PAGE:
I always tell our designers to treat our customers like family. Treating customers like family DOESN’T mean agreeing with them and rubber stamping their ideas. It means having their best interest at heart, doing your best, and actively trying to prevent them from making a mistake.
Were a family member of mine going to make a mistake, I would try very hard to encourage them to make better choices.
When you care about people, you are honest with them without hurting their feelings. Sometimes when truly bad ideas are being considered, tough love might be needed. The old adage that “the customer is always right” doesn’t apply to family. We care too much about them to just sell them things.
I know that sometimes this approach isn’t what customers are looking for. Main Line Kitchen Design has even gotten a few poor online reviews from people that were frustrated by our designers being honest with them. That’s OK, because the majority of our customers get better kitchens because of our approach, and their homes and the relationship we build with them are advertisements for our success.
Some of our customers take pride in the choices they made though they were originally against them.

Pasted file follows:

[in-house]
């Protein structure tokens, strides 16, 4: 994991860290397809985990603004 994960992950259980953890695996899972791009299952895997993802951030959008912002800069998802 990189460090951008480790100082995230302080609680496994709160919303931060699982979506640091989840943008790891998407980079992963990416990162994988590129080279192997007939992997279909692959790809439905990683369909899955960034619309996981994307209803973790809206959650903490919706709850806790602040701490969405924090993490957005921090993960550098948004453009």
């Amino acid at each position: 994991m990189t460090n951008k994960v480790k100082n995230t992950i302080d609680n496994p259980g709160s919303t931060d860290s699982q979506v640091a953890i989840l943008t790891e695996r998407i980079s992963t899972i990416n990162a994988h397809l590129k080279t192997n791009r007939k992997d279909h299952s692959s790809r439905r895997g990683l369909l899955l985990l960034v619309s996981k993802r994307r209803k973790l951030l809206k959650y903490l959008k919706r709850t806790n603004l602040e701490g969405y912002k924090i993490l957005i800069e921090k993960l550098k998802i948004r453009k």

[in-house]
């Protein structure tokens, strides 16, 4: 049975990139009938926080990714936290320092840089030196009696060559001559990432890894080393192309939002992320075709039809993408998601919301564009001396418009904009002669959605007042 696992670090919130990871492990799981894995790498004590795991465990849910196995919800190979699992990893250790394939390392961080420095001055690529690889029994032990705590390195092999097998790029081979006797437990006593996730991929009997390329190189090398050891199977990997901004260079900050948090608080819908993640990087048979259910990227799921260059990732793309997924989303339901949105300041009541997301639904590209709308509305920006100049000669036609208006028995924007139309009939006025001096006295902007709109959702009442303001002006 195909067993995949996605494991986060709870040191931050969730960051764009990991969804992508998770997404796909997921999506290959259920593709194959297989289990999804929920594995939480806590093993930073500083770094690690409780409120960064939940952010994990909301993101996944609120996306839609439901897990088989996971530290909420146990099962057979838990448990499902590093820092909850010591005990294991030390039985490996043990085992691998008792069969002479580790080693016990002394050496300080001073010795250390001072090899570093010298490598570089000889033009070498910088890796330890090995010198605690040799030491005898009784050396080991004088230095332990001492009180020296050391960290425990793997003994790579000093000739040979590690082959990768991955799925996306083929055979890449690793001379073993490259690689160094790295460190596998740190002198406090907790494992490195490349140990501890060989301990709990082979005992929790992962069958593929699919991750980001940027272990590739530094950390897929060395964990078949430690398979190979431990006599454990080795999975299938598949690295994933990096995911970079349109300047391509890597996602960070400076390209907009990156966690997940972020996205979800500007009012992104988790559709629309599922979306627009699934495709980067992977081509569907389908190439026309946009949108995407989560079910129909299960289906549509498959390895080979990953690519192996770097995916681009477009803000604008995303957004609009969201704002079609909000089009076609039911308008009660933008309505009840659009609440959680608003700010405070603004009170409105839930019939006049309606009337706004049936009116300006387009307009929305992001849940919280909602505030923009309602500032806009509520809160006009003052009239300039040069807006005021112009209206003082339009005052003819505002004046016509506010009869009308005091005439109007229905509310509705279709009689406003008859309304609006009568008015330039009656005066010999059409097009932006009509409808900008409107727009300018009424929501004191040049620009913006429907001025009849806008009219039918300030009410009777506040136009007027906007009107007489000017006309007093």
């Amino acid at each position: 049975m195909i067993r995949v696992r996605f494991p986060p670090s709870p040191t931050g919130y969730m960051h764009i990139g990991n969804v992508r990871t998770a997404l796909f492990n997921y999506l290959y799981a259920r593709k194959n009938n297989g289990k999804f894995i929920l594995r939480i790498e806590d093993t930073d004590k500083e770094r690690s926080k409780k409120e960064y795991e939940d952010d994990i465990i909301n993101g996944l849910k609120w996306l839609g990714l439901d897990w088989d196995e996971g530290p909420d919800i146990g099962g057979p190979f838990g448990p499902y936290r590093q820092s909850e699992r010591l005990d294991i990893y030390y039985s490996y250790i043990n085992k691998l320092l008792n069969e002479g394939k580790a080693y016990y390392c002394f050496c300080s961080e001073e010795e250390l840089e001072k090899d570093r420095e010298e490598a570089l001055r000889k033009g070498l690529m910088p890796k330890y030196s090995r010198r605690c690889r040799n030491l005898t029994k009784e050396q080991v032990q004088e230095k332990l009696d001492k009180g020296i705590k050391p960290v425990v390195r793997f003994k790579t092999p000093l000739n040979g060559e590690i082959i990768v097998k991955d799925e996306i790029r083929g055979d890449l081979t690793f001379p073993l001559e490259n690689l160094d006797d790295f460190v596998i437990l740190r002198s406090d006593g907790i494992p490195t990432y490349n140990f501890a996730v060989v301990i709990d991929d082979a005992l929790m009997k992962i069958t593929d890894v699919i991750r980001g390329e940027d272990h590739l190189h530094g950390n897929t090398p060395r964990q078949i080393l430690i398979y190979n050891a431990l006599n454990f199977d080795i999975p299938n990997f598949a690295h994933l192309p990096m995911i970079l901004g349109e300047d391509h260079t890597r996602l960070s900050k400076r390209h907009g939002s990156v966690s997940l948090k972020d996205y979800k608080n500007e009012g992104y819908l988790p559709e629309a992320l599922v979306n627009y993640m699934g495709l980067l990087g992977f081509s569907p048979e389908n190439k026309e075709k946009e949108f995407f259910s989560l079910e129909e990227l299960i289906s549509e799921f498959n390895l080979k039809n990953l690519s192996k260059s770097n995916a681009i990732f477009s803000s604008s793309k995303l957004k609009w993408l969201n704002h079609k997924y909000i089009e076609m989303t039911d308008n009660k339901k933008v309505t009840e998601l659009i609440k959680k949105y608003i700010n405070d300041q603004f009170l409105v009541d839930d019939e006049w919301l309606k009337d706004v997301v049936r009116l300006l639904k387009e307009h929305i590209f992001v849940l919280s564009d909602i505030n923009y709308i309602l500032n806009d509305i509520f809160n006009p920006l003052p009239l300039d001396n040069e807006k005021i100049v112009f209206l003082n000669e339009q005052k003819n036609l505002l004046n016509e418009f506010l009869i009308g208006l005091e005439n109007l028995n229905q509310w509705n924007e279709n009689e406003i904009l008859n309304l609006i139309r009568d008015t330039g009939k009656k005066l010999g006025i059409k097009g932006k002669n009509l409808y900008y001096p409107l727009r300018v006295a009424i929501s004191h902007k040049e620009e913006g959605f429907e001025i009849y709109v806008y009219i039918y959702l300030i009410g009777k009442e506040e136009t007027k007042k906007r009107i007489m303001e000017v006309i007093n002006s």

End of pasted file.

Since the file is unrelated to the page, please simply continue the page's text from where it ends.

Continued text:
One couple I worked with was certain that they wanted an island. I was so against the tight space that was going to be created that I asked them to work with another designer, if that was what they really wanted. After thinking about it and looking at the drawings they reluctantly decided to keep working together and take my advice. After their kitchen was completed, they were incredibly happy and proud of the result. They laughed with friends, family, and even the contractor proclaiming that they were “almost fired by Paul!”
These are the customers that write the 100’s of glowing 5-star reviews Main Line Kitchen Design has received. People that we helped get a different and better kitchen than the one they originally wanted. They know that the kitchen that they love and are living in was the product of us working together, and that they would have gotten a very different kitchen had we simply give them the kitchen they originally asked for.
Looking forward to treating you like family.
Here is a link to ours:
and a story written by my mother about the happiness her 1960’s kitchen brought her: